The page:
Cape Cod Railroad Company signed by Richard Borden - Stock CertificateInv# AG1233A Stock
Stock signed by Richard Borden. Very Rare!
Richard Borden (1795-1874) Born in Freetown, Mass., the 9th child of Thomas and Mary (Hathaway) Borden. His scholastic training was obtained during the winter terms of the district school, while strenuos work on his father’s farm and in his father’s grist and saw-mills contributed to the sturdy physique with which he was endowed. As manager of his father’s grist-mill, he was accustomed to sail down the river in a sloop and collect the grain to be milled. These voyages suggested to him and a shipbuilder, Maj. Bradford Durfee, the possibility of enlarging the operations, and under their supervision several vessels were constructed for the river trade. The making of nails and other metal accessories for sloops resulted in the formation in 1821 of the Fall River Iron Works. Richard Borden took an active part in the formation of this company, “was appointed treasurer and agent, a position which he filled ably and satisfactorily up to the day of his final withdrawal from business, a period of over 50 years”.
Borden was president and director of the American Print Works, the American Linen Company, the Troy Cotton and Woolen Manufactory, the Richard Borden Mill Company, and the Mount Hope Mill Company, and was a director of the Annawan and Metacomet Mill Companies. He was also president of the Fall River National Bank and of the Watuppe Reservoir Company.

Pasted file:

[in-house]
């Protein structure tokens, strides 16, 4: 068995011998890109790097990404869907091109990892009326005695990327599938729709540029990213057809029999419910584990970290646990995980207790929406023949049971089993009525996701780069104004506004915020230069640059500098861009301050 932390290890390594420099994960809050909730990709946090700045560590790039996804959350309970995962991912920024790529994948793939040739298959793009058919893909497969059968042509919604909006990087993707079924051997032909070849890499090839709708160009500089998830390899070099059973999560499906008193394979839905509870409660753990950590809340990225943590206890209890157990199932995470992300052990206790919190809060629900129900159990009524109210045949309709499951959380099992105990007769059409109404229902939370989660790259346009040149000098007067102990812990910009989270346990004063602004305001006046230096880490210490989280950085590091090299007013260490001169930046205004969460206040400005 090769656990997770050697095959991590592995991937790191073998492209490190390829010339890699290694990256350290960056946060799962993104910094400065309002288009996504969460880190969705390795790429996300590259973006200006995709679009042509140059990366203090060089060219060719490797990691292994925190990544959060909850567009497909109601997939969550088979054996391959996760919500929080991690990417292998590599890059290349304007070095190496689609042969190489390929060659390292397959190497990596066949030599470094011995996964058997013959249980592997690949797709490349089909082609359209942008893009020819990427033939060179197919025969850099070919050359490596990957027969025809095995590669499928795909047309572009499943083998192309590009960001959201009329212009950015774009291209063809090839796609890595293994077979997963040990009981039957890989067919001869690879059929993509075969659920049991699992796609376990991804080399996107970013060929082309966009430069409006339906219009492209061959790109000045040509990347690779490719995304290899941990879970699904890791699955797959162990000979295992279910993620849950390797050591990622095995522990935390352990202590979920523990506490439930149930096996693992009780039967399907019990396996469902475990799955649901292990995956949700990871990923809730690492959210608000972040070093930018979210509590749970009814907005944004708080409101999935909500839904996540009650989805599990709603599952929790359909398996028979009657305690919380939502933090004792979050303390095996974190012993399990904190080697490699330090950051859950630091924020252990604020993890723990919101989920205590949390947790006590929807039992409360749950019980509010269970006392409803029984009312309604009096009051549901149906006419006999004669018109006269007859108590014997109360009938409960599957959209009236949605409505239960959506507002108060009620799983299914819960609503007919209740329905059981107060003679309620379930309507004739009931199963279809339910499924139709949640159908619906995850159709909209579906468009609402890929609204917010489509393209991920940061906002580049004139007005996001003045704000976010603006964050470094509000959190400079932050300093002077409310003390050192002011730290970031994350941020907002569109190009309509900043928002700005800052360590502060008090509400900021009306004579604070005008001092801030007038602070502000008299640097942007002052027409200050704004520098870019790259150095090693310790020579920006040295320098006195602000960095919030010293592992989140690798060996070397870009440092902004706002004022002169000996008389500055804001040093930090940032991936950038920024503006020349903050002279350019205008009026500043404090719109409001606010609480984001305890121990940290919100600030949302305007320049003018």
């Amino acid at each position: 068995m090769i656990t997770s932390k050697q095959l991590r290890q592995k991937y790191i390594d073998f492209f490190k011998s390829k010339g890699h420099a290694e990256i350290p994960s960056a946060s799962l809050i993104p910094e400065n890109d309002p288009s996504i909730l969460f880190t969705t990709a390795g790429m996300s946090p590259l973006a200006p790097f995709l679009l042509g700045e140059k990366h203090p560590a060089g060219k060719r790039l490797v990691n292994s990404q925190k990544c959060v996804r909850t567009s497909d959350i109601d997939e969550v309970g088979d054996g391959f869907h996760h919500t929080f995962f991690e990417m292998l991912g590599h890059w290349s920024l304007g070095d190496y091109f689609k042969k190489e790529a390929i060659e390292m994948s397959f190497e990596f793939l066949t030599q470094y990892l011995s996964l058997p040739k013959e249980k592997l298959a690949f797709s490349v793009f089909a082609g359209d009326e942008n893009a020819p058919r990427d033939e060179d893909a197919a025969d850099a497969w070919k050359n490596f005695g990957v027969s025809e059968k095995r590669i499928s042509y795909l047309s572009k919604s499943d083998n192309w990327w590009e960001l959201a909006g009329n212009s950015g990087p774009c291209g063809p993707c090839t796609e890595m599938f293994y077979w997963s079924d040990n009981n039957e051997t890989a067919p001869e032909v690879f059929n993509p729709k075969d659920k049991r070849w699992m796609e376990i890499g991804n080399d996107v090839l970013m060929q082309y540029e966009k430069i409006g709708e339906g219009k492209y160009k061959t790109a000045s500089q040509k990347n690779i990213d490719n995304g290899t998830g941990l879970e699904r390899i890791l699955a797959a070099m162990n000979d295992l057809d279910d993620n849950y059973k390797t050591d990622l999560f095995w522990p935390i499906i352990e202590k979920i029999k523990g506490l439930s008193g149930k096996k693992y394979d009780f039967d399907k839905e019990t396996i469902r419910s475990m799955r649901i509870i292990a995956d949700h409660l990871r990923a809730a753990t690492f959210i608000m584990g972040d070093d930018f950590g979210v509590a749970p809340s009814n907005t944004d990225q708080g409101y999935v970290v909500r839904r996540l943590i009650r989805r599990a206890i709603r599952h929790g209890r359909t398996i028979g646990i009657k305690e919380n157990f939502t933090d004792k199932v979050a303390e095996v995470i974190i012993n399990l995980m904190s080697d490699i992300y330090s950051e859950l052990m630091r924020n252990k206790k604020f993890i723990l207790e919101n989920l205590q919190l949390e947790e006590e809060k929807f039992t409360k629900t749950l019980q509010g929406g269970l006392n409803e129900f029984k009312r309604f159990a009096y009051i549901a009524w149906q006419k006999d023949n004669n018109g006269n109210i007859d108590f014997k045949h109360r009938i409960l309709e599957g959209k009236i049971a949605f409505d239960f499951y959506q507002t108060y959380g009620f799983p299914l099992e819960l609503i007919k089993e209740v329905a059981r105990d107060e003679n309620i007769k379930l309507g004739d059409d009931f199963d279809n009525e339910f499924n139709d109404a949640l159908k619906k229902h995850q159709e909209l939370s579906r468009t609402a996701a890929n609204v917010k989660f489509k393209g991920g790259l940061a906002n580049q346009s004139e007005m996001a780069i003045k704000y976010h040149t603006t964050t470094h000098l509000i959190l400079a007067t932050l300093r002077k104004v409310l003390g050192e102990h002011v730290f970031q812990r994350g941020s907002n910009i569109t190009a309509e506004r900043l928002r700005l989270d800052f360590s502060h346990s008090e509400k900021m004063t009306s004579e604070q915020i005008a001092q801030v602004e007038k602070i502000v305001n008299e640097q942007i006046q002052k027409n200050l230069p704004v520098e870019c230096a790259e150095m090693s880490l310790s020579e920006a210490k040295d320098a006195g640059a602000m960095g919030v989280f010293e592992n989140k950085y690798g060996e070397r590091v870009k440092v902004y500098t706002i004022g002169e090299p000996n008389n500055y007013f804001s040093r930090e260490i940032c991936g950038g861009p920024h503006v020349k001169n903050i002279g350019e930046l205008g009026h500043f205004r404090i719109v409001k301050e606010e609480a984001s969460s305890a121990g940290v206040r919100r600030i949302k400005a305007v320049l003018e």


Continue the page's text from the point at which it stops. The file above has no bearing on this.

In 1846, mainly through his personal efforts, a railroad line from Fall River to Myricks was constructed to connect with the New Bedford & Taunton Railroad and hence by the Providence Railroad to Boston. Subsequently he built to South Braintree, striking the Old Colony Railroad at that point. He also projected the Cape Cod Railway Company, of which he was president, and which built from Middleborough down the Cape.
Simultaneously with the railroad enterprises Richard and his brother Jefferson organized a steamship line between Fall River and New York which was enormously successful from the start. In 1864 Borden planned a better rail connection with Boston and secured a charter for a railroad. The opposition, however, of the Old Colony Railroad, and Borden’s advanced age led him to sell both his charter and the steamship company to that railroad. He was a man of strong physique, handsome and a commanding presence, and of generous disposition. In private life he is described as a “sincere outspoken Christian”, as “one of the leaders in the Central Congregational Church,” and as an active worker in Sabbath School Mission. He was married to Abbey Walker Durfee by whom he had seven children.
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